The omnibus spending package would provide $8 billion for the Child Care and Development Block Grant, a 30 percent increase in funding. The grant gives financial assistance to low-income families to afford child care.

In addition, Head Start would receive nearly $12 billion, an 8.6 percent boost. The program helps young children from low-income families prepare for school.

Earlier End to COVID-era Medicaid Rules

The bill includes a bipartisan deal to end a pandemic-era Medicaid policy that gave states more funding and blocked them from kicking people off federally funded insurance, setting a new end date of April 1, 2023, instead of July 2023. Some states have argued that the costs of higher enrollment in the program are too high.

Under the funding bill, states could terminate people’s coverage as of April 1 if they no longer meet eligibility requirements. Advocates for the provision point out that most people disenrolled starting in April will probably transition to coverage in the Affordable Care Act marketplaces.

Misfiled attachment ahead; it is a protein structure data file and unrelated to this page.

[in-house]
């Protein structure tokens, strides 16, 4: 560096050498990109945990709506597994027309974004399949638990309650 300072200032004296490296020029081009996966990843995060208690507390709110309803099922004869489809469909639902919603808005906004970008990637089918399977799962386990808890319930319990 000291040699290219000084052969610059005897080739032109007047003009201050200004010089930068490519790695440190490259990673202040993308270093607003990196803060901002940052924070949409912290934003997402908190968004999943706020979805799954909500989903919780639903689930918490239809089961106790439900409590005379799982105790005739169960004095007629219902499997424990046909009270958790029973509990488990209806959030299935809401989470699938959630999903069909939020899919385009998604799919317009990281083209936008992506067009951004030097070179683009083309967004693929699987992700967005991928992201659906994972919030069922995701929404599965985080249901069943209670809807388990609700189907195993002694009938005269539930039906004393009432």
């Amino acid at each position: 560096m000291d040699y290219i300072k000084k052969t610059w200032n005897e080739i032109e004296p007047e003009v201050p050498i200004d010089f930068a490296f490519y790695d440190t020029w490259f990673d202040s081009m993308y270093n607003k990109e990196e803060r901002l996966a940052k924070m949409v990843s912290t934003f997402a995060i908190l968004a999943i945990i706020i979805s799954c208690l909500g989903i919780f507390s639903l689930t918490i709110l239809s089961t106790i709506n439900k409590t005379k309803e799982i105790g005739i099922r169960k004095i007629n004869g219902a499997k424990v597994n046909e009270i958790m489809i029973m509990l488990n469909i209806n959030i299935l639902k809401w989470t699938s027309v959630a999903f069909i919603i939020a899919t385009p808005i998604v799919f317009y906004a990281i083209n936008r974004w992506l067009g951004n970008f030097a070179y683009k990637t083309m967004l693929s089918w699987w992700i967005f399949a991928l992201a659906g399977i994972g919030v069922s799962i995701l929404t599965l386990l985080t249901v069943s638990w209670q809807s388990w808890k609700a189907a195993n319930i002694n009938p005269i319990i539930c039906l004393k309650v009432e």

FBI Headquarters Compromise

After a contentious dispute between Maryland and Virginia lawmakers about the future location of the FBI headquarters, lawmakers ultimately settled on a compromise, directing the federal government to meet with representatives from both states to hear their ideas before deciding where to put the building.

Affordable Housing Tax Credits

Congress appears unlikely to extend the expanded low-income housing tax credit (LIHTC).

In 2018, Congress temporarily increased the amount of the tax credits the federal government gives each state to build low-income housing by 12.5 percent. But that increase expired at the end of 2021.